In the wake of United's stunning customer service calamity on April 9, consumer groups, politicians, passengers, and even The Wall Street Journal have suggested you boycott the airline. Here is a prediction: You will not join that boycott.
Yes, United treated passenger David Dao horribly, and then at first tried to blame him for his own assault. (Memo to airlines: resolving customer service issues does not start with calling your lawyers.) It left CEO Oscar Munoz, who had up to that time been leading a remarkable culture change at the airline, looking like just another corporate weasel.
But you won't be boycotting United, or any other major airline, because you need them more than they need you. This wasn't always the case. When the term "major" included carriers such as Northwest, US Airways, Continental, and before that the likes of TWA and Pan Am, we had choices. We also had backup options, because of something called interline agreements. If you got bumped off United, or got delayed getting to the airport, then American would honor the ticket and take you where you needed to go. What mattered then was serving the passengers, not the airlines. And it worked well in a regulated industry.
Over the past two decades, though, the major airlines were battered into mergers by low-cost competitors, high oil prices, the 9/11 crisis, and the Great Recession. Today, the surviving majors control about 80 percent of the market. If you think you can get anywhere without them, you must be on Amtrak. Good luck with that.
Let's say you wanted to fly nonstop from Chicago to oh, Louisville. You have just two options: United and American -- on 50-seat regional jets such as a Canadair 700 or an Embraer RJ145. And it's not just you who is short on choices. If you're the city of Louisville, there's no question about needing United; you are desperate to have the company in your fair city.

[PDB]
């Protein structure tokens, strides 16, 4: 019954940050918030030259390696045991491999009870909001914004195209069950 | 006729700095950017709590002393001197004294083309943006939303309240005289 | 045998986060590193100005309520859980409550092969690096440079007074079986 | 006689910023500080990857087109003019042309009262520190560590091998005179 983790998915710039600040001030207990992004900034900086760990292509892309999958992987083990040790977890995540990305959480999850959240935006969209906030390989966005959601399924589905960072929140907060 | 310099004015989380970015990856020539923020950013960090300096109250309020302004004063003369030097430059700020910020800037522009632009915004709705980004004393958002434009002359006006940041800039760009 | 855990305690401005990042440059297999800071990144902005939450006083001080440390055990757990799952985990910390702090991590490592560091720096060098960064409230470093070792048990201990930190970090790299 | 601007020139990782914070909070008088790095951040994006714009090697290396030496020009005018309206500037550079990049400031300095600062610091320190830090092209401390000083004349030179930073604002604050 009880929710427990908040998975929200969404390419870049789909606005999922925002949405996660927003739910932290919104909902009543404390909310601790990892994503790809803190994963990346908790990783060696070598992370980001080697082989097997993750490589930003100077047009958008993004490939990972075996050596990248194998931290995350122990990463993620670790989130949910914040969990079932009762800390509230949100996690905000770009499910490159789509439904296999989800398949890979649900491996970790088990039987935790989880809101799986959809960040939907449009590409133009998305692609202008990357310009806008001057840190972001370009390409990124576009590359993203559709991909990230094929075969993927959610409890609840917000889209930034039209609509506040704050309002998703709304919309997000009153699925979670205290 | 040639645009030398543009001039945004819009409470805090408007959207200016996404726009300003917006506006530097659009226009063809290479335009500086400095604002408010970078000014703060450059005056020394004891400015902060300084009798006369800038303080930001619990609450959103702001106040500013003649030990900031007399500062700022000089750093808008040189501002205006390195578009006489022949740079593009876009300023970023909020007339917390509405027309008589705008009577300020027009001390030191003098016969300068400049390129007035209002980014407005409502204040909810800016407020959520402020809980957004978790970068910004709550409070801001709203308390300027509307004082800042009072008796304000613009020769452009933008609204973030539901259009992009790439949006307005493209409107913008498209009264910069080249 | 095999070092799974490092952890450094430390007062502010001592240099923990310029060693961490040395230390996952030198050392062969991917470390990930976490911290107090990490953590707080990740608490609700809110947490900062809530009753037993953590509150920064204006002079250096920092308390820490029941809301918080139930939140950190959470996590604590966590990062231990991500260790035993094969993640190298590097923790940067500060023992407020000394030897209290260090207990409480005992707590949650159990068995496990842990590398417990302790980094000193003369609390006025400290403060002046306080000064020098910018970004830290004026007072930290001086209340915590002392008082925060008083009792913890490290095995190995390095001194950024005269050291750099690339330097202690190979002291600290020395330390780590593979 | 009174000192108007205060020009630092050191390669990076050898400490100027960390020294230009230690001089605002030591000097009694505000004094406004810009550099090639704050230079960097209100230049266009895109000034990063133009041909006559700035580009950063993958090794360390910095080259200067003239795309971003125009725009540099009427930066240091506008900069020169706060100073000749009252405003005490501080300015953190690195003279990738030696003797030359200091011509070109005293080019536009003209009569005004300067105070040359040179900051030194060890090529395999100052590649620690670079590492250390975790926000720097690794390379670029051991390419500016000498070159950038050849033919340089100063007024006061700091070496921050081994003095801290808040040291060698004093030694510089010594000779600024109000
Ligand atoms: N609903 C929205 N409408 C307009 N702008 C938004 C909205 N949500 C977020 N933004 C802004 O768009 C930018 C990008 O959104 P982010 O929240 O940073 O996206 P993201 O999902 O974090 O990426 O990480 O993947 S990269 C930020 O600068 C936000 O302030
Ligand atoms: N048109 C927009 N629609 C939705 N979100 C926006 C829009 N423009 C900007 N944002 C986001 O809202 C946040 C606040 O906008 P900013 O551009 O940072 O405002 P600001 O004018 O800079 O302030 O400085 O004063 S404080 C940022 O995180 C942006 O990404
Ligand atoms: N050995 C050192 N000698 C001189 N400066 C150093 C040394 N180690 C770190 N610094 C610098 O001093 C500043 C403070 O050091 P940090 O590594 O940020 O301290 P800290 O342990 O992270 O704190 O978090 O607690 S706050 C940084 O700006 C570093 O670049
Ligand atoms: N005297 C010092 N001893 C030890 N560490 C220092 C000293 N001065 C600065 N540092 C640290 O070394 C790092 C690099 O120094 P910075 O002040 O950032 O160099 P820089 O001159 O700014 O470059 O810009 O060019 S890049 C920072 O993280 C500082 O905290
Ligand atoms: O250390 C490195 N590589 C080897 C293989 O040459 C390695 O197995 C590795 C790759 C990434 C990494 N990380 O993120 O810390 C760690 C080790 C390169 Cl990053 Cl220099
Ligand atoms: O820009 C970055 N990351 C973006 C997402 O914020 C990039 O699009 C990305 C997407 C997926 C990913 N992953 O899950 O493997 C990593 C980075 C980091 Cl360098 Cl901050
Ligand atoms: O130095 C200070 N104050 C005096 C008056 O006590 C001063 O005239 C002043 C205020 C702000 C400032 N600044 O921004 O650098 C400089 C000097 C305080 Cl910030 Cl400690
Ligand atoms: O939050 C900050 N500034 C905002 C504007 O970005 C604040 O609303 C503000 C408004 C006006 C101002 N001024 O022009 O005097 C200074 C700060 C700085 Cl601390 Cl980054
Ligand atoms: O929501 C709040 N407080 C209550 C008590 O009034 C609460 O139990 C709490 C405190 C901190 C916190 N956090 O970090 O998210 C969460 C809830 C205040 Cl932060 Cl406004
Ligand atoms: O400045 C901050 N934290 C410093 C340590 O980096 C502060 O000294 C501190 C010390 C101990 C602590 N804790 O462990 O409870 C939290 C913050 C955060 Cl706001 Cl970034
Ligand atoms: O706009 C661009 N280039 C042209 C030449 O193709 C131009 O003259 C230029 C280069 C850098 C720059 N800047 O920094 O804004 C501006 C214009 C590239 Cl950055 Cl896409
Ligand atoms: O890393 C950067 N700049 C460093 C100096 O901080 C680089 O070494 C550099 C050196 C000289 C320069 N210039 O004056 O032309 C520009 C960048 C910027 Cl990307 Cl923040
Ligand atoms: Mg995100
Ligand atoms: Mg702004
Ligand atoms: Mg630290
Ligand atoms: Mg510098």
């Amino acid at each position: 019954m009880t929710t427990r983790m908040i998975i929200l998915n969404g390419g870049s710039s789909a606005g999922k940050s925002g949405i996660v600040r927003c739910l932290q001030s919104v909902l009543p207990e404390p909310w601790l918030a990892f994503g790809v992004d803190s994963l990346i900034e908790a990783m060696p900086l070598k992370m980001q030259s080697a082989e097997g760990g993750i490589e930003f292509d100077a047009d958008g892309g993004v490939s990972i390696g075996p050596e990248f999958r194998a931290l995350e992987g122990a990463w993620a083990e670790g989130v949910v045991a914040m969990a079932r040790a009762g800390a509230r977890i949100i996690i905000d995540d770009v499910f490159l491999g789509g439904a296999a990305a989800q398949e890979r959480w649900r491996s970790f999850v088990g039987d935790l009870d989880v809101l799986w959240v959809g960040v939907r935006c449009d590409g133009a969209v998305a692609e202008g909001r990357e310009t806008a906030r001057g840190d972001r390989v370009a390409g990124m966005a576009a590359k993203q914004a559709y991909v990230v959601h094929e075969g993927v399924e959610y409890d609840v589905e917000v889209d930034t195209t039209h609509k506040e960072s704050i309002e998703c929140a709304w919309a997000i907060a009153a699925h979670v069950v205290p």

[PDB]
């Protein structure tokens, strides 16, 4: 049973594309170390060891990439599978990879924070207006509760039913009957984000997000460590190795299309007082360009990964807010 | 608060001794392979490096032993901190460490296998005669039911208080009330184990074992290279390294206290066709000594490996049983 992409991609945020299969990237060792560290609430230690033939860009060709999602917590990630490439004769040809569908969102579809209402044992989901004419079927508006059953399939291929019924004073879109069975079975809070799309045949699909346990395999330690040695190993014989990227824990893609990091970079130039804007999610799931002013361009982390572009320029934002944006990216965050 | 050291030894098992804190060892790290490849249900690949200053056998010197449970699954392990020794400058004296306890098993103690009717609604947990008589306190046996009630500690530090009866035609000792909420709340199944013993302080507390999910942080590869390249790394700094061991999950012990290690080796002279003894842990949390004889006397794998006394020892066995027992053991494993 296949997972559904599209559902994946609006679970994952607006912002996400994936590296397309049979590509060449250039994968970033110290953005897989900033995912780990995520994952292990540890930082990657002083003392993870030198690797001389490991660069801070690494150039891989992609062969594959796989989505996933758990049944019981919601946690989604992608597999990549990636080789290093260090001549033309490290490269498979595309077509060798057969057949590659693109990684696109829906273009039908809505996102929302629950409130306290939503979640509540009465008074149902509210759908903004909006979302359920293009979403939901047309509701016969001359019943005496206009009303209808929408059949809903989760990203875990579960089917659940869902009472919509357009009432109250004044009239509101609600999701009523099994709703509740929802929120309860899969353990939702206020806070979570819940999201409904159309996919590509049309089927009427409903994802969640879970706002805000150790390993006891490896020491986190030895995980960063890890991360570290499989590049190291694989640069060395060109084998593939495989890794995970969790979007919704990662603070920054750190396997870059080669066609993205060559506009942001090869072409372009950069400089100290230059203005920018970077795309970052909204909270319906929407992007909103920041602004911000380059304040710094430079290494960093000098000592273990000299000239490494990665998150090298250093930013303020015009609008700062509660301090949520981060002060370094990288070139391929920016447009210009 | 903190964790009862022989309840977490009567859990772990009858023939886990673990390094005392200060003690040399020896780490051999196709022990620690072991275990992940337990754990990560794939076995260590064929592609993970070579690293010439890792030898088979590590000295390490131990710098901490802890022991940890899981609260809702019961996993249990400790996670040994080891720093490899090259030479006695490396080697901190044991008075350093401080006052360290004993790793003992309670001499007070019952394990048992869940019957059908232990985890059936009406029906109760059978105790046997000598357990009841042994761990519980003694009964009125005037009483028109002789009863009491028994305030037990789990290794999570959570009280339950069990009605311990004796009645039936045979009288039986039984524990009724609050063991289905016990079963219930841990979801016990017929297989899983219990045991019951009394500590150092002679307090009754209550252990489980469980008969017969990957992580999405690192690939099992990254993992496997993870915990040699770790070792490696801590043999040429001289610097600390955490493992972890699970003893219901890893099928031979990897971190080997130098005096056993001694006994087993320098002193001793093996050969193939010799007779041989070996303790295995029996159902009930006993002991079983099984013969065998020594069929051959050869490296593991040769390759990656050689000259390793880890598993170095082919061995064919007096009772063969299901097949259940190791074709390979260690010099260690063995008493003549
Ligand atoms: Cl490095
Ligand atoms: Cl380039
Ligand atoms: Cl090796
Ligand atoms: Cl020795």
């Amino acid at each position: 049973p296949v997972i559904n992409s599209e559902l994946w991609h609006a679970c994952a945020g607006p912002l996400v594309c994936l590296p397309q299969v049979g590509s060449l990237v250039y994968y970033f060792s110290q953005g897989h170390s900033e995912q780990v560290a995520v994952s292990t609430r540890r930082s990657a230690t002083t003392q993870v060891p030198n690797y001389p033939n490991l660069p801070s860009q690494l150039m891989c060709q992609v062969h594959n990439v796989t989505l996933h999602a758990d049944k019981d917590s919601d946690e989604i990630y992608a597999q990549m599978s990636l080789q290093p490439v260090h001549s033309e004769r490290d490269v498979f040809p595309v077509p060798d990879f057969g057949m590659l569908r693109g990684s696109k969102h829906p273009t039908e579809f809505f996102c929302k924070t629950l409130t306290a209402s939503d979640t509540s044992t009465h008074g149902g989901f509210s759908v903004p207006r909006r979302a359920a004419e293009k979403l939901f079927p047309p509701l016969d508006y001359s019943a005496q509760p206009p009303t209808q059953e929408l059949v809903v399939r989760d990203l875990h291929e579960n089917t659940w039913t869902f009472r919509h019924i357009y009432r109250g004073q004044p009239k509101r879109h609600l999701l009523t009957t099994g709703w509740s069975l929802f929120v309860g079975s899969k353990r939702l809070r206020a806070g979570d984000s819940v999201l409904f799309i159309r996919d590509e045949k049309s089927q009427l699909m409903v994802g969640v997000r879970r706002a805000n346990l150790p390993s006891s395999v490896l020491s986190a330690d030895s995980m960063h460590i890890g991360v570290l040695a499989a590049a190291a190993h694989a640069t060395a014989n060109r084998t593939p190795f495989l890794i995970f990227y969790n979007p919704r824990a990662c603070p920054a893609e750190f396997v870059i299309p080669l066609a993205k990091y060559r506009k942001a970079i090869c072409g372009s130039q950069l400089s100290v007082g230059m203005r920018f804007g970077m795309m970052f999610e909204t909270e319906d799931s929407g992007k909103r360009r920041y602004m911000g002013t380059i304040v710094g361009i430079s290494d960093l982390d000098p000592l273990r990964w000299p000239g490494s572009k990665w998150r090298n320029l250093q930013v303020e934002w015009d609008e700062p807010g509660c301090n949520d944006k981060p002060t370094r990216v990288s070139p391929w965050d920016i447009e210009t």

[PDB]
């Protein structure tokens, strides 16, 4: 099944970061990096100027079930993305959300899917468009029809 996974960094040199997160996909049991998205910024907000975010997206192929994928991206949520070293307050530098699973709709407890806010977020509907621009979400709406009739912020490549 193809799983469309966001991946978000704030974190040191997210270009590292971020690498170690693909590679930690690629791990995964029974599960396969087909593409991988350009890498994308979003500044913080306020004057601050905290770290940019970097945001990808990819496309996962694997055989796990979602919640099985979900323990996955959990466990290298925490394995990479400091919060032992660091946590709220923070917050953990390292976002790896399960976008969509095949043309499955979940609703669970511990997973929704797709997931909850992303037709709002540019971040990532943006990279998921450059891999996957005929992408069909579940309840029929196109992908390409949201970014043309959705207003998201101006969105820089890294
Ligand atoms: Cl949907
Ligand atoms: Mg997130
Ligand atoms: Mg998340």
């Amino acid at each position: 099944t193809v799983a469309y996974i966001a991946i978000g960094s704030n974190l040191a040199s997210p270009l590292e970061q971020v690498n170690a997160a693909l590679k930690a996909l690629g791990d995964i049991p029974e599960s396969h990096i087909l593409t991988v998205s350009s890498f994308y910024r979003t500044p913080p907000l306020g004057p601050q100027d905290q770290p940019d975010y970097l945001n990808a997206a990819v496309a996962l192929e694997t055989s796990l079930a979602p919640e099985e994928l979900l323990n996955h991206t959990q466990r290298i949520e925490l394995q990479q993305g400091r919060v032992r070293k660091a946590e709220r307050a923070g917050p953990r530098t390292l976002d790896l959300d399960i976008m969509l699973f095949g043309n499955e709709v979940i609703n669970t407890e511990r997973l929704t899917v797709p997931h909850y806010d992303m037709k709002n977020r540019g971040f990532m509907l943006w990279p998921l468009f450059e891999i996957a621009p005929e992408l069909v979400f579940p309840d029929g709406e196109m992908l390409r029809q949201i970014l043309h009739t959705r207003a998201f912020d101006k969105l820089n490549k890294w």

For secondary markets that are trying to attract businesses, the frequency of airline service and the number of nonstops to larger cities are barometers of competitiveness. Dr. Dao was on that Republic commuter jet because he was connecting from Los Angeles through United's O'Hare hub. You can't fly nonstop between L.A. and Louisville.
The majors have retracted service across the country in their efforts to improve yield. A few years ago, Delta closed its Comair commuter airline in Cincinnati, a blow to that city and the smaller markets it fed, which included Louisville. According to the Regional Airline Association, between 2013 and 2016, 52 U.S. airports had their passenger air service yanked completely. More than 208 lost at least 20 percent of their service. Airlines have also employed a tactic called "upgaging"--using bigger planes but flying less frequently, because 50-seat jets are economically useless.
What we are left with is the hub-and-spoke, a.k.a. hub-and-hope, network, in which major carriers set up fortress hubs and suck money out of them. In the New York City area, United is the dominant player at Newark Liberty airport. There you'll find fares that are typically higher than those available at JFK and LaGuardia for similar routes. If you live in the Garden State, your options are to pay up or spend money and time getting to the other area airports. Fortress hubs are one reason that airlines reported record results in their most recent earnings reports.
Don't expect the majors to expand capacity just because they're raking in profits. Wall Street has a conniption every time a carrier so much as suggests adding seats. Discipline is now the watchword of the airlines. So go ahead, boycott United if you wish. But could you do it on a day that I'm traveling? Maybe I won't get stuck in a middle seat.